Let me walk you through my experience. I go to videos, click in a bit and find this one:
Rub your stomach and balls 81 times. The video appears to have guys swinging weights from their testicles. And then, there’s this comment from YouTube: “This should have stayed secret.” Very funny. You know I’m going to work through the Shaturday Morning cartoon series next.
“Starting back in 2007, when we favored a more conventional top 10 list, this playlist celebrates ALL the winners of our ‘Short of the Year’ prize – if you ever wondered what are the best short films ever featured on S/W, this playlist is a good place to start.”
Warning: Youhole is random and potentially NSFW. Browse at your own risk.
“YouHole, another site in the same spirit programmed by Alden, exclusively plays YouTube videos under 500 views in random order. You can’t click through or see the name of the video (differentiating it from other similar websites), much less save, share, or subscribe. Videos from all over the world come up on YouHole; finding something in English is uncommon.
The site’s content-sorting system starts with picking a random language. If that language uses a Latin script, the system selects two random words from a dictionary; if it’s any other language, then it uses two random letters or characters from Unicode blocks. Then it trawls YouTube’s API, grabbing videos under 500 views and storing them in a server for future use. A lot of videos do come from the same random search term, but they’re shuffled within the database for maximum unpredictability.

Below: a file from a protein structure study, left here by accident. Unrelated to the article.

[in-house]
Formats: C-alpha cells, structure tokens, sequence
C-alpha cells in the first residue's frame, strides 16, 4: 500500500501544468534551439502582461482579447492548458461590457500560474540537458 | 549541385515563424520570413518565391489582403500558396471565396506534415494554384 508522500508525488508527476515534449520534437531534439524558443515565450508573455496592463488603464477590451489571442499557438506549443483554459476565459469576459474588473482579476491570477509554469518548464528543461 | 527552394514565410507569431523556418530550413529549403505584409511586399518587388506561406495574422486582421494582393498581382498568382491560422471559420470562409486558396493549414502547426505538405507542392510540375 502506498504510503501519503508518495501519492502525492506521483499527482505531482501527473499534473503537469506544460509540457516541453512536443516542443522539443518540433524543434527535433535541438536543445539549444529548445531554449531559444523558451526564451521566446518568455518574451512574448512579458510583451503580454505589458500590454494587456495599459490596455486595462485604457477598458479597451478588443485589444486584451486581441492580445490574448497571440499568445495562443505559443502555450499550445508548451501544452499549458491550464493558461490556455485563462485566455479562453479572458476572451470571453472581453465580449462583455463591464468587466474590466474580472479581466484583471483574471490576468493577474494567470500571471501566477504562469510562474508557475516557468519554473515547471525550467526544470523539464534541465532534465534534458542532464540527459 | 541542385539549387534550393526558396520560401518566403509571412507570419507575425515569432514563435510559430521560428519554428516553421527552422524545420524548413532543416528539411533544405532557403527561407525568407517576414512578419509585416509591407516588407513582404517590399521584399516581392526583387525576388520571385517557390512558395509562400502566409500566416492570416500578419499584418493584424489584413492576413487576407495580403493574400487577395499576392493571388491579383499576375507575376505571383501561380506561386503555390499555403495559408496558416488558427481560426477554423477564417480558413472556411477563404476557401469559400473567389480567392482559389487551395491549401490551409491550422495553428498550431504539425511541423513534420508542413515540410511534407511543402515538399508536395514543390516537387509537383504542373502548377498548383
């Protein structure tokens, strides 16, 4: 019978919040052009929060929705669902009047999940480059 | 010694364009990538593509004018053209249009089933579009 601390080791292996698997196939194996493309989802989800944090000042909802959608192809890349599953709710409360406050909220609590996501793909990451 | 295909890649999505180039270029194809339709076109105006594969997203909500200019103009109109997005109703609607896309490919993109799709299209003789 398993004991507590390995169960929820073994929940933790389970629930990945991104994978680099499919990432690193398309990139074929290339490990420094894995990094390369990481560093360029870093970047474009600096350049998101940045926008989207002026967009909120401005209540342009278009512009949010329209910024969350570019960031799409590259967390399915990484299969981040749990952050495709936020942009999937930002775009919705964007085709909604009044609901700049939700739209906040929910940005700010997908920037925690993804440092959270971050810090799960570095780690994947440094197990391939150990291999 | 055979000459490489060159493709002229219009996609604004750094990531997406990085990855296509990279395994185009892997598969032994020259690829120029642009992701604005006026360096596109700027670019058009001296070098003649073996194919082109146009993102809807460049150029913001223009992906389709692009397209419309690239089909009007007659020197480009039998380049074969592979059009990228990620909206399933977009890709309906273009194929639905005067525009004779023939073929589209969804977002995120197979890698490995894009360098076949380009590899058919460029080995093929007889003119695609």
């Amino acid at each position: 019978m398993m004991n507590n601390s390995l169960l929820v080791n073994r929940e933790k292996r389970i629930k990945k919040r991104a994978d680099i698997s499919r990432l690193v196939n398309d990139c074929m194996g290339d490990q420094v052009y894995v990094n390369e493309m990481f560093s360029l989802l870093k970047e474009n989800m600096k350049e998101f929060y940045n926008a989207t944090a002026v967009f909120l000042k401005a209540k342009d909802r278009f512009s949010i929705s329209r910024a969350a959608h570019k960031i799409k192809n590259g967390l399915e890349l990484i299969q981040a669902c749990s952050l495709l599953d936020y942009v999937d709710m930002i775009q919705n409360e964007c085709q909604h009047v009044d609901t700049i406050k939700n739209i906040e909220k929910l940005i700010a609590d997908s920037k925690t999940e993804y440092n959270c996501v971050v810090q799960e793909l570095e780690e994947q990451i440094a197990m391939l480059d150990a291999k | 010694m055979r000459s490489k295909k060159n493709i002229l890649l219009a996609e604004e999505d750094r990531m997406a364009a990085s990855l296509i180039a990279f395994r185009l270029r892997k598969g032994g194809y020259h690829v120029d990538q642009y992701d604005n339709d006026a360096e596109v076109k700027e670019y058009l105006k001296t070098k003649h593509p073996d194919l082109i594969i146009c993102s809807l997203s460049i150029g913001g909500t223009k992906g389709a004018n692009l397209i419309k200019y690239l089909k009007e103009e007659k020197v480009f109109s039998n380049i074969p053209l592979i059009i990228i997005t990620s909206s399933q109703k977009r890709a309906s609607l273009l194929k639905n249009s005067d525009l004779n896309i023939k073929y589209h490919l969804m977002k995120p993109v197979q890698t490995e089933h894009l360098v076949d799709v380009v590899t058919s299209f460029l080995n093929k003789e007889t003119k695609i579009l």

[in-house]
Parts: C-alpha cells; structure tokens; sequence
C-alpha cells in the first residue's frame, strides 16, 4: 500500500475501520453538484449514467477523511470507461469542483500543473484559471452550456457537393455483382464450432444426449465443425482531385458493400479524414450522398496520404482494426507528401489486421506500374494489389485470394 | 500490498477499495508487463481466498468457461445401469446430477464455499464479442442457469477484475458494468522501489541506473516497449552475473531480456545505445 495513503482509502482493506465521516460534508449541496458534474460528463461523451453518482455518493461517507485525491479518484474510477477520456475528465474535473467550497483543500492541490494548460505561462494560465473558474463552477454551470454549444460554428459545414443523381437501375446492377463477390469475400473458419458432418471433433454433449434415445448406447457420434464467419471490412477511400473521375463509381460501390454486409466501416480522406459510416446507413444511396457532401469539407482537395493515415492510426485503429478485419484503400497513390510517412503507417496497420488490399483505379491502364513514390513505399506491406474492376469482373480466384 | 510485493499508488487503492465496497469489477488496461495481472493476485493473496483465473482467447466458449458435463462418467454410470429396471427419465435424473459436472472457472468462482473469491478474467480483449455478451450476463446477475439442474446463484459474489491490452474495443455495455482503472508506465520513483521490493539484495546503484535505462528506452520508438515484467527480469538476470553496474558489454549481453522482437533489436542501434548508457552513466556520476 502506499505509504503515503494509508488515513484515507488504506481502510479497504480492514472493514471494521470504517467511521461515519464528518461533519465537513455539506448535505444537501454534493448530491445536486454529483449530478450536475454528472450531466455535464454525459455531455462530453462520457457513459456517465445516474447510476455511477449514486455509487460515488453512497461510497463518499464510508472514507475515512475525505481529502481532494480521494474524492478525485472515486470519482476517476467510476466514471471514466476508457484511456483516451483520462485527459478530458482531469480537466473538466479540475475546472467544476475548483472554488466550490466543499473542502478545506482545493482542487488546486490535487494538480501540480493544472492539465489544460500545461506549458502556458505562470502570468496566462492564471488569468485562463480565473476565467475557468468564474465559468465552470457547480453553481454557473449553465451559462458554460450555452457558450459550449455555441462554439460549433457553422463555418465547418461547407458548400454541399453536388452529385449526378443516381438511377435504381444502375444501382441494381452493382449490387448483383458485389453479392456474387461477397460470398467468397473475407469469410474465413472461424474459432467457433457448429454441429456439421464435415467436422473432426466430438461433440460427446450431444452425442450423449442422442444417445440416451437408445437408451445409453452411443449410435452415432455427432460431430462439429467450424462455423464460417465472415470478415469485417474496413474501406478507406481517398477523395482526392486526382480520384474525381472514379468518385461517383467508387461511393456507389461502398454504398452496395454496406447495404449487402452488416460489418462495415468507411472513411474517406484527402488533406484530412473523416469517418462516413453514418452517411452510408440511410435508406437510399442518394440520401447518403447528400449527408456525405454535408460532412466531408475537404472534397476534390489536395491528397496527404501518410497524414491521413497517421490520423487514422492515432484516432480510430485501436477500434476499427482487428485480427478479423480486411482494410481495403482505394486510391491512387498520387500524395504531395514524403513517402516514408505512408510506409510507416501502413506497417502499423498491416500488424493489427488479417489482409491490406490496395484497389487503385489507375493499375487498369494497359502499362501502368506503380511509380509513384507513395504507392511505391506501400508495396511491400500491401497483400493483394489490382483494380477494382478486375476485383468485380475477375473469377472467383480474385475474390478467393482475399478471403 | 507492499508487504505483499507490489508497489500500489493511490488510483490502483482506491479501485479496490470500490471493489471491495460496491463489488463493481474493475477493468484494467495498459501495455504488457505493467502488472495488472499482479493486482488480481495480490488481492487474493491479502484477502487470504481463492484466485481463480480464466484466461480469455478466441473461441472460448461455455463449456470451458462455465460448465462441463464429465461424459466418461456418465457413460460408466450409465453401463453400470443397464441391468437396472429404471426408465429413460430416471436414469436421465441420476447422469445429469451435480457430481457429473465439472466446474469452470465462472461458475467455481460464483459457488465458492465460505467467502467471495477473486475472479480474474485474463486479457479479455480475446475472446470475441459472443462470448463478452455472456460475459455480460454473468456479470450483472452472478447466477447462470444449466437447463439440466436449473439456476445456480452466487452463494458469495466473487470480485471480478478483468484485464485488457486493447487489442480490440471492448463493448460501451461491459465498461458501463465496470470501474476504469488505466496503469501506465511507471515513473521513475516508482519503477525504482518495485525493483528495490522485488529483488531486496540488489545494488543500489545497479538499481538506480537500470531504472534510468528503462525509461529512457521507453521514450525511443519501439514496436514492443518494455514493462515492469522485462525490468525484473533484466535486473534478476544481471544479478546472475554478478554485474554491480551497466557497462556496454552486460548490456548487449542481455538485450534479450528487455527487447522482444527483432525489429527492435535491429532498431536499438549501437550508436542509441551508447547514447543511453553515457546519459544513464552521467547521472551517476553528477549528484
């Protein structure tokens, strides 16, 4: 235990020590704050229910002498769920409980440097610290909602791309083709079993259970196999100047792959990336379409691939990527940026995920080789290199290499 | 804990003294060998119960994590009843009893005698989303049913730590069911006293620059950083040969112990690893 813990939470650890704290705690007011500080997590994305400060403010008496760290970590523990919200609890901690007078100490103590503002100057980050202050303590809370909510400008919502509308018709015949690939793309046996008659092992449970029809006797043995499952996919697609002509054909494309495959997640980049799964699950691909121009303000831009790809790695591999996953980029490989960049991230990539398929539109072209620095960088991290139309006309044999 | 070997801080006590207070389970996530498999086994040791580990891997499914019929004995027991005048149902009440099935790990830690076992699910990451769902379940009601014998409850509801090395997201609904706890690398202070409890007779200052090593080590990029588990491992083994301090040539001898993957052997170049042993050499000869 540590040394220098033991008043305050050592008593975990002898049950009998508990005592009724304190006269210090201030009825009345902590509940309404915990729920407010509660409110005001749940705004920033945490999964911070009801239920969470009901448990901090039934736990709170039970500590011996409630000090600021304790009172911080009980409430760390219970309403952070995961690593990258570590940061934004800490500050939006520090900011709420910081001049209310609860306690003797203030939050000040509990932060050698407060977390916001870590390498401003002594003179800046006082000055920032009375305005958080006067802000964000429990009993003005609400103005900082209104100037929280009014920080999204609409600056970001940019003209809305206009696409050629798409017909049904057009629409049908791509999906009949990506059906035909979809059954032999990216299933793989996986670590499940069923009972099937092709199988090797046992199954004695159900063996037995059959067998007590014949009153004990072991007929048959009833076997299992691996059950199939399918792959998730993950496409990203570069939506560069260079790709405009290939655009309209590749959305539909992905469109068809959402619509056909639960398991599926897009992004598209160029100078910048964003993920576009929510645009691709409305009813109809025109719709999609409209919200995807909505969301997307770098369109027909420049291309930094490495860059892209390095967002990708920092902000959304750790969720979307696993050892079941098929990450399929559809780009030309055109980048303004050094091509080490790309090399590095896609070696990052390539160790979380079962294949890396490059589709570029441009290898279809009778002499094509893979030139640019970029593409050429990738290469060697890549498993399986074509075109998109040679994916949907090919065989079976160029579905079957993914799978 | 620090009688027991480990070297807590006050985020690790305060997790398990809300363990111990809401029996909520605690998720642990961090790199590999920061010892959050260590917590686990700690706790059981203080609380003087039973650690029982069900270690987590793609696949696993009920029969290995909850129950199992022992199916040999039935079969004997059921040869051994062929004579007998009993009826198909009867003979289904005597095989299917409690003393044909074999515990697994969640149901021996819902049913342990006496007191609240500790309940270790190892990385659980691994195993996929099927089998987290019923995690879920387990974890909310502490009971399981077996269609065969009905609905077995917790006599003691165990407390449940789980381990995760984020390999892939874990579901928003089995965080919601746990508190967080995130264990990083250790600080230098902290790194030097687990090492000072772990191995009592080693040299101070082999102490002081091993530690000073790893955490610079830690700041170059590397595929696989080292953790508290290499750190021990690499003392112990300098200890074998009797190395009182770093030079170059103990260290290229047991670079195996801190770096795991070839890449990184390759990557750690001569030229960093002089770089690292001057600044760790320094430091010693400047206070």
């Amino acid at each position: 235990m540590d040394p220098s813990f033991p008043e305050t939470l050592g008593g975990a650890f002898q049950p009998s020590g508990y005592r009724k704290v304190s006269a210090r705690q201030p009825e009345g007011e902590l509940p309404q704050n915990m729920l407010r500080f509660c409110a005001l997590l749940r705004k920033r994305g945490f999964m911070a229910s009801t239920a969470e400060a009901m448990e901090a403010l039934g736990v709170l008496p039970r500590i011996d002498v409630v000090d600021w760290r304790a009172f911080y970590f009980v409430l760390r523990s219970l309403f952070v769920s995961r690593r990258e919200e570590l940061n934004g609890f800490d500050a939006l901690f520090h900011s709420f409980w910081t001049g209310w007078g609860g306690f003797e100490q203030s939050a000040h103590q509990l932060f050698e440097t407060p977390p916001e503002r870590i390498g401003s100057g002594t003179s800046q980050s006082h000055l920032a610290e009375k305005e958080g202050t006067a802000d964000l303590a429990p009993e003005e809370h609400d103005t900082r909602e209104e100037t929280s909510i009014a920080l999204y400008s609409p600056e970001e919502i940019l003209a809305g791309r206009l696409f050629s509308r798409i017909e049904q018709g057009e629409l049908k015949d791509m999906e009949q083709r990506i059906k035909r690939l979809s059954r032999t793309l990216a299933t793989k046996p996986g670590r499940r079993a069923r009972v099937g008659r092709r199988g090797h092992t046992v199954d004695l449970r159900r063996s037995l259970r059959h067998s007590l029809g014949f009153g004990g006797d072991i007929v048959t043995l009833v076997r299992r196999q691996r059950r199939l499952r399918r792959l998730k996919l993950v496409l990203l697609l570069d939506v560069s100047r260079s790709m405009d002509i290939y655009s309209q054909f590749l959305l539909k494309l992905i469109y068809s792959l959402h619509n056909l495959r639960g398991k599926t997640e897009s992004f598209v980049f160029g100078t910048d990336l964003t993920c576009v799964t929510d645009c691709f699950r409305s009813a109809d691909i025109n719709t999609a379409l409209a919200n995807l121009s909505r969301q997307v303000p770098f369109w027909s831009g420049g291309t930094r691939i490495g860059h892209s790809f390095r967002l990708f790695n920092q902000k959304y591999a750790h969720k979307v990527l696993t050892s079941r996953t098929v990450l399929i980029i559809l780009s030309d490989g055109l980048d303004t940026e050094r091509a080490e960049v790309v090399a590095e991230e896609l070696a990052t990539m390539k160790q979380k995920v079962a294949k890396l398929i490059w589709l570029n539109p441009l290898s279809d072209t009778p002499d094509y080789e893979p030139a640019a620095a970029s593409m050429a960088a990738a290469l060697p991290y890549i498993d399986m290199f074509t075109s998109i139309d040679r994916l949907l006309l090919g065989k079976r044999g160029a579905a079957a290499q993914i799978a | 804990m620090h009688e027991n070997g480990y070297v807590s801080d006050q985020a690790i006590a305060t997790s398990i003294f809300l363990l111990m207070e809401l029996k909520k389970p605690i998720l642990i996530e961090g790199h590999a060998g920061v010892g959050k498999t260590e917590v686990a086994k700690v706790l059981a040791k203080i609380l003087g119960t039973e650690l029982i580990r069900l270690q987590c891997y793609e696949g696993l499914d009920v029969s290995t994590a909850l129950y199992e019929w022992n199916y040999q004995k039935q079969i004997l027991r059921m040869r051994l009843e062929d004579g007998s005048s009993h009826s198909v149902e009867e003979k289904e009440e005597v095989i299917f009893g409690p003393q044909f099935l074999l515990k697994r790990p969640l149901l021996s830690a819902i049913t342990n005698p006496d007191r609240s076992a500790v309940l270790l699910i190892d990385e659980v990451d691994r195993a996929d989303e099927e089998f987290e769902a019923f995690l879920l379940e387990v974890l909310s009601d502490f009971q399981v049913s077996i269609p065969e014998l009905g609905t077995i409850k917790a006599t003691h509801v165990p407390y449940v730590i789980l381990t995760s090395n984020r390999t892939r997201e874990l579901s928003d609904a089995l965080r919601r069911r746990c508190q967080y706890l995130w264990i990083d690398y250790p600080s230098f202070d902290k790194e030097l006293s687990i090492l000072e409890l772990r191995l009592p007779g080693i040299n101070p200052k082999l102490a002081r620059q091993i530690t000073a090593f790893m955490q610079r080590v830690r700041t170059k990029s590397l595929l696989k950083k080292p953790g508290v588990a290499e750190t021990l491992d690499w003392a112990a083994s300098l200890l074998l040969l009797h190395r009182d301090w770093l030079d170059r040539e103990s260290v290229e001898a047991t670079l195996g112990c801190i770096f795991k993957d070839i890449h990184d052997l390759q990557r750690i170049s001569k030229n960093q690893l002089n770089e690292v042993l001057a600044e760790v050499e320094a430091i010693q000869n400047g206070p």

“YouHole provides access to randomness,” Alden says. “You can’t do that on any of the major platforms because it’s not profitable, so their algorithms conspire to get you into feedback loops of the same content.” They maintain that this manipulation makes it easy for platforms to “market to viewers more easily and consistently.” YouHole, conversely, defies predictability and allows viewers to experience humanity how it really is, in the abyss.”
“When Adult Swim debuted Too Many Cooks in that early morning time slot, almost no one thought it would find an audience. Within a week, the surreal 11-minute parody of a ‘90s sitcom theme song had racked up over 5 million views on YouTube… It took a full year, a skeleton crew, and dozens of extras to bring this half-baked concept to life. To mark its four-year anniversary, and shed a little light on how a bit of late-night stoner comedy won over the internet with surrealist humor and a catchy tune, Inverse spoke to 10 people behind Too Many Cooks, from creator Casper Kelly to the musicians who wrote the song, to the villain.
Here’s the story of Too Many Cooks, in the words of its unlikely creators…”
The Long Now Foundation’s monthly Seminars were started in 02003 to build a compelling body of ideas about long-term thinking; to help nudge civilization toward our goal of making long-term thinking automatic and common instead of difficult and rare.